Let us now discuss some of the important functions of statistics:


1) To present facts in a proper form: Statistical methods present general statements in a precise and definite form. For example, you may say that in India average yield of cotton per hectare is 180 Kg. This statement is more precise and convincing than saying that the average yield of cotton in India is very low.


2) To simplify unwieldy and complex data: Statistical methods simplify unwieldy and complex data to make them understandable easily. The raw data is often unintelligible. One cannot grasp their characteristics unless the data is classified according to some common characteristics, Suppose, you are given the weekly wages of 1,000 workers in a factory. You will not be in a position to draw any inference from the data unless they are condensed through classification such as the following:


Weekly Wages (Rs.)  

No. of Workers









Above 900    





3) To provide techniques for making comparison: The primary purpose of statistics is to facilitate a comparative study of different phenomena either over time or space, For instance, the estimation of national income is not done for its own sake. But it is done to compare the income over time to get an idea whether the standard of living of people is rising or not. Suppose, as compared to 2005, the per-capita income in India has increased by 10% in 2005. On the basis of this information, we shall be in a position to throw some light on the standard of living of an Indian in 2006.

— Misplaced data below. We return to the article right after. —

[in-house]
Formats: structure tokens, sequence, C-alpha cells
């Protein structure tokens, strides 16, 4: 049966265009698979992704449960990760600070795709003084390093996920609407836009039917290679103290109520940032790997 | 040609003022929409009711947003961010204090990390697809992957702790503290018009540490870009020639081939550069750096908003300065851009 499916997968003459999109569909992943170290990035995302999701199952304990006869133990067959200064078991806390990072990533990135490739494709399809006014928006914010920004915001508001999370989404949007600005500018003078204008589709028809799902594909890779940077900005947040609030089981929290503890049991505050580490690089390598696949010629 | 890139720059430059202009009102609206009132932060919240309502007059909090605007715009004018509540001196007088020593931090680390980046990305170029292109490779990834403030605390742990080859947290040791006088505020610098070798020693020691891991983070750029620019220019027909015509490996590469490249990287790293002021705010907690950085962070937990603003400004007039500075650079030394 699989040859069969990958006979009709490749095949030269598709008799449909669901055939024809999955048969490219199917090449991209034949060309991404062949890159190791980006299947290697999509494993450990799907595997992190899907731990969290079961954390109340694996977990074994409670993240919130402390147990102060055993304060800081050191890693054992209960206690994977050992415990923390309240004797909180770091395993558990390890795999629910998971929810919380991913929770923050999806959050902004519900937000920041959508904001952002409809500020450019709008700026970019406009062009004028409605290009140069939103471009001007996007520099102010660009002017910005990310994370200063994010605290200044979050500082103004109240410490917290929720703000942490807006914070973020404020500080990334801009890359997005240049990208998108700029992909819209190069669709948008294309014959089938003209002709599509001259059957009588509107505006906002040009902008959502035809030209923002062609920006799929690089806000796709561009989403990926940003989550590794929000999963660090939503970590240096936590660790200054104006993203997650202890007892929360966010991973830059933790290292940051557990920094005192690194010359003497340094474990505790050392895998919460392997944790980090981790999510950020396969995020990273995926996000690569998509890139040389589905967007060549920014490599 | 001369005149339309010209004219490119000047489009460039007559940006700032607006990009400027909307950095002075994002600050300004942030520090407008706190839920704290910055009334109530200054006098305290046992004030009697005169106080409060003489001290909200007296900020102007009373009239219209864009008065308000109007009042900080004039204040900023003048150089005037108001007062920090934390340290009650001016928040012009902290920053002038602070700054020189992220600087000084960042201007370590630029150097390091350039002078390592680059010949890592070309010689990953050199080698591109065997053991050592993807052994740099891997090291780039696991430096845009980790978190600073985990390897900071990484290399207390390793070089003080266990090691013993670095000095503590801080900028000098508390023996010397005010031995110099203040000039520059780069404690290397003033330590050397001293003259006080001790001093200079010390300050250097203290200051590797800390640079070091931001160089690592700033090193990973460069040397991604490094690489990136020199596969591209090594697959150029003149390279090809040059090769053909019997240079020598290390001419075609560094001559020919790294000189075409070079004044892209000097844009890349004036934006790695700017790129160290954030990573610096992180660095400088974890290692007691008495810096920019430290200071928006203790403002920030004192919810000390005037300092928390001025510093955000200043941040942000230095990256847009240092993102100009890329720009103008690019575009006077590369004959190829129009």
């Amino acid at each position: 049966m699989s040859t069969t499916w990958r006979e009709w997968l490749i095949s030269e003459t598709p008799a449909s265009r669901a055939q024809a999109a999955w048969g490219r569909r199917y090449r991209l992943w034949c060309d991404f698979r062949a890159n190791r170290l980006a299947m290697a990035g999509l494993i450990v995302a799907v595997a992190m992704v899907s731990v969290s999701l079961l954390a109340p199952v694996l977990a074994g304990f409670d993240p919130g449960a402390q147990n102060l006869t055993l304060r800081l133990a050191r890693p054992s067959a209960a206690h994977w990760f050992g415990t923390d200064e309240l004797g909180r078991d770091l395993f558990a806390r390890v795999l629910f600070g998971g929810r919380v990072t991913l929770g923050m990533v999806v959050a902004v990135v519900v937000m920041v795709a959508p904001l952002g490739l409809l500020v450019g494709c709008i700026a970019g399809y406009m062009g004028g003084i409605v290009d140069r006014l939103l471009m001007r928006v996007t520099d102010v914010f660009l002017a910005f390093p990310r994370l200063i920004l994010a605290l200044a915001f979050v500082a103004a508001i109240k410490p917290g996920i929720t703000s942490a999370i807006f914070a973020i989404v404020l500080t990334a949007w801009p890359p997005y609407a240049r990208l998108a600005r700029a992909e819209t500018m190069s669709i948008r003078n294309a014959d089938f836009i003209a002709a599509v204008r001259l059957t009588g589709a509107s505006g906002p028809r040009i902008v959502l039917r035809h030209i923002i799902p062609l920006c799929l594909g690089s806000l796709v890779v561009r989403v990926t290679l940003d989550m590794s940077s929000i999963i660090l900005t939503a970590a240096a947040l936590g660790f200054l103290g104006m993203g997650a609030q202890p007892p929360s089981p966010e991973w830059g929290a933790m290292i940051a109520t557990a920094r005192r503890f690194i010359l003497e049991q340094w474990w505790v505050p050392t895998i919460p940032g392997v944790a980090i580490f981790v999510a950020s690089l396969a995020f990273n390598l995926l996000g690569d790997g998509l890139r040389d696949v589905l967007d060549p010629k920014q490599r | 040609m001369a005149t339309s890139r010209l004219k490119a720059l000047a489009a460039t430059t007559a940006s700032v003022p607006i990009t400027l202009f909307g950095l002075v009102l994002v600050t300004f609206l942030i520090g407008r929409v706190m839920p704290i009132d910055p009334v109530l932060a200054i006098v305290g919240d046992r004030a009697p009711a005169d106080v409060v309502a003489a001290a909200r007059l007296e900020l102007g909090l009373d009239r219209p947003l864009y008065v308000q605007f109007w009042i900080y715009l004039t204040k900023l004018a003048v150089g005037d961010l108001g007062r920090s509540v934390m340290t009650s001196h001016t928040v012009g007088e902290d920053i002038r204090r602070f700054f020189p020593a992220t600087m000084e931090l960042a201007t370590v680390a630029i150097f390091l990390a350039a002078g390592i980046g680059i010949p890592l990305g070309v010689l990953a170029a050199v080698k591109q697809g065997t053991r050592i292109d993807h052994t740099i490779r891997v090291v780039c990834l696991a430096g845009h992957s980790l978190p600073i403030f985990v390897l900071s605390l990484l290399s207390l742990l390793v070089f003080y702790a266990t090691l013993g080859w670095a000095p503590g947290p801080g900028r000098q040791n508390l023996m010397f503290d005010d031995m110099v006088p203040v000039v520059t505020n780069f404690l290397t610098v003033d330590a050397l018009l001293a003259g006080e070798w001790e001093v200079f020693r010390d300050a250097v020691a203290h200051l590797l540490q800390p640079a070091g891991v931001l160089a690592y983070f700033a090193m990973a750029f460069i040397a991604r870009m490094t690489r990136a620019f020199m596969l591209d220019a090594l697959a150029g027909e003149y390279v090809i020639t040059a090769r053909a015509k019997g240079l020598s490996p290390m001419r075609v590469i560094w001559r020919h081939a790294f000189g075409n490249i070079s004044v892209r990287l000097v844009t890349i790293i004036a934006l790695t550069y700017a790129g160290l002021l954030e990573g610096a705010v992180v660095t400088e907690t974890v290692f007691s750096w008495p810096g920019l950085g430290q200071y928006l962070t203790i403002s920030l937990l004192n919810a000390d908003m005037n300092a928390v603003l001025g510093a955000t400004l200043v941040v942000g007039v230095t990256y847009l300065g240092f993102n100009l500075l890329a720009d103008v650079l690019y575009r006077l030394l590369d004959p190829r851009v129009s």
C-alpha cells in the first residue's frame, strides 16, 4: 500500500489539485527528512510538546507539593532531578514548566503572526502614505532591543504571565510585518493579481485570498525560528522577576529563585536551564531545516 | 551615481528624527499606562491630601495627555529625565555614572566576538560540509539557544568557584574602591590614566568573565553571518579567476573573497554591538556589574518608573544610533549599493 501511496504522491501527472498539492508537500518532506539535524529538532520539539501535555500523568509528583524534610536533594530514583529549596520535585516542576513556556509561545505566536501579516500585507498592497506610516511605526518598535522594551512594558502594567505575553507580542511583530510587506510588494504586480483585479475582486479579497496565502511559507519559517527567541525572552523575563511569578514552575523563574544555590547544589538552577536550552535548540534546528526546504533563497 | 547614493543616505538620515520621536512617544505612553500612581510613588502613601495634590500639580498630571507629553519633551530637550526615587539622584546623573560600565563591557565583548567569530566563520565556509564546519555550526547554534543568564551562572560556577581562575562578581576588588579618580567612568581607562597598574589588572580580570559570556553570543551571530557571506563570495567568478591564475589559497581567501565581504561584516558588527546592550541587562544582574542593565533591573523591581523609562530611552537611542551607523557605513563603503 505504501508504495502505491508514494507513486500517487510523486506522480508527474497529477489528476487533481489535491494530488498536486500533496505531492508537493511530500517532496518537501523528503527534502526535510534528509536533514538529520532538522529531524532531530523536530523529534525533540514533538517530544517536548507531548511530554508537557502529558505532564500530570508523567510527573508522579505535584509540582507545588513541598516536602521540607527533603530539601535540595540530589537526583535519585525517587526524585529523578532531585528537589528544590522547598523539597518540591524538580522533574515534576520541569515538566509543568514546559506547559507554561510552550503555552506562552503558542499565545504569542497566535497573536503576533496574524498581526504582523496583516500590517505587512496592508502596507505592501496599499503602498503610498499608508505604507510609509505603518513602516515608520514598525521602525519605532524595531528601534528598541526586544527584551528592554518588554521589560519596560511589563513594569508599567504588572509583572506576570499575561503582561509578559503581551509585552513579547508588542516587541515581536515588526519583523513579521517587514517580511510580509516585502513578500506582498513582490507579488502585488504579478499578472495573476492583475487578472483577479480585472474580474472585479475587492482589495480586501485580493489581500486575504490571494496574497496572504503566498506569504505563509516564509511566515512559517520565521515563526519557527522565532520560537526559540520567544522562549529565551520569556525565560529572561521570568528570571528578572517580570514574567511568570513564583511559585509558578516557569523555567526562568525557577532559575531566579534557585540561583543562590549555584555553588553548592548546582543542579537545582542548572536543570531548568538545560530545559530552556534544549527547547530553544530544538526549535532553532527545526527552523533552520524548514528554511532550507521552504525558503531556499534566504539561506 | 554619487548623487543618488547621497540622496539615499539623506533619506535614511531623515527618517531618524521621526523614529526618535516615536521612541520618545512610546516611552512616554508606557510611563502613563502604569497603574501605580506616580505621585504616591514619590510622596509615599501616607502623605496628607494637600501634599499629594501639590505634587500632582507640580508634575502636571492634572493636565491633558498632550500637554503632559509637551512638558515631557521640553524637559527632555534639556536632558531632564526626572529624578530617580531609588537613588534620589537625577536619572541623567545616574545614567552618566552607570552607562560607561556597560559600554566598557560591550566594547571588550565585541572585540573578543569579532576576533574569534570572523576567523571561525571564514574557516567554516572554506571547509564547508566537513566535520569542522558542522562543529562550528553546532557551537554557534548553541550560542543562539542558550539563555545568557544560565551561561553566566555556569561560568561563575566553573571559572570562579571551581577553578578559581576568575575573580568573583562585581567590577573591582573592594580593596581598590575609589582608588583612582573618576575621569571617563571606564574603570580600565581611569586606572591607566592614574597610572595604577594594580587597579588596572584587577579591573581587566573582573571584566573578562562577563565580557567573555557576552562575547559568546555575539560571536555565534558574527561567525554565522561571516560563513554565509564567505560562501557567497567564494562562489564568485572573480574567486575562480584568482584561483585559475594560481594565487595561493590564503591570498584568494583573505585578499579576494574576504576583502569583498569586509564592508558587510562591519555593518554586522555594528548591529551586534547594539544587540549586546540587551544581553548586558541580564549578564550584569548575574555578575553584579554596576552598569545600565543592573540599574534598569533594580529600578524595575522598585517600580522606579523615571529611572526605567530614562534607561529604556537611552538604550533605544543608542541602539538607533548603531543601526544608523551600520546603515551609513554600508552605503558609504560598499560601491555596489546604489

4) To study relationship between different phenomena: Statistical measures such as correlation and regression are used to study relationships between variables. Such relationships are important for making decisions. For instance, you may find a relationship between the demand of a product and its, prices. In general, if the prices rise, the demand for the product is likely to decline.


5) To forecast future values: Some of the statistical techniques are used for forecasting future values of a variable. O n the basis of sales figures of the last 10 years, a marketing manager can estimate the likely demand for his product during the next year.


6) To measure uncertainty: With the help of probability theory, you can measure the chance of occurrence of uncertain event. Probability concepts are quite useful in decision-making. Suppose, if you are interested in estimating the chance of your passing the B.Com examination, you may get an idea about it by studying the pass percentages of students during the last 10 years.


7) To test a hypothesis: Statistical methods are extremely useful in formulating and testing hypotheses and for the development of new theories. For instance, a company is desirous of knowing the effectiveness of its new drug to control malaria. It could do so by using a statistical technique called Chi-square Test.


8) To draw valid inferences: Statistical methods are also useful in drawing inferences regarding the characteristics of the universe (population) on the basis of sample data.


9) To formulate policies in different fields: Statistical methods are very useful in formulating various policies in social, economic, and business fields. The Government, for instance, utilises vital statistical data for formulating family planning programme. Similarly, the government utilises the information on consumer price indices for granting dearness allowance to its employees.

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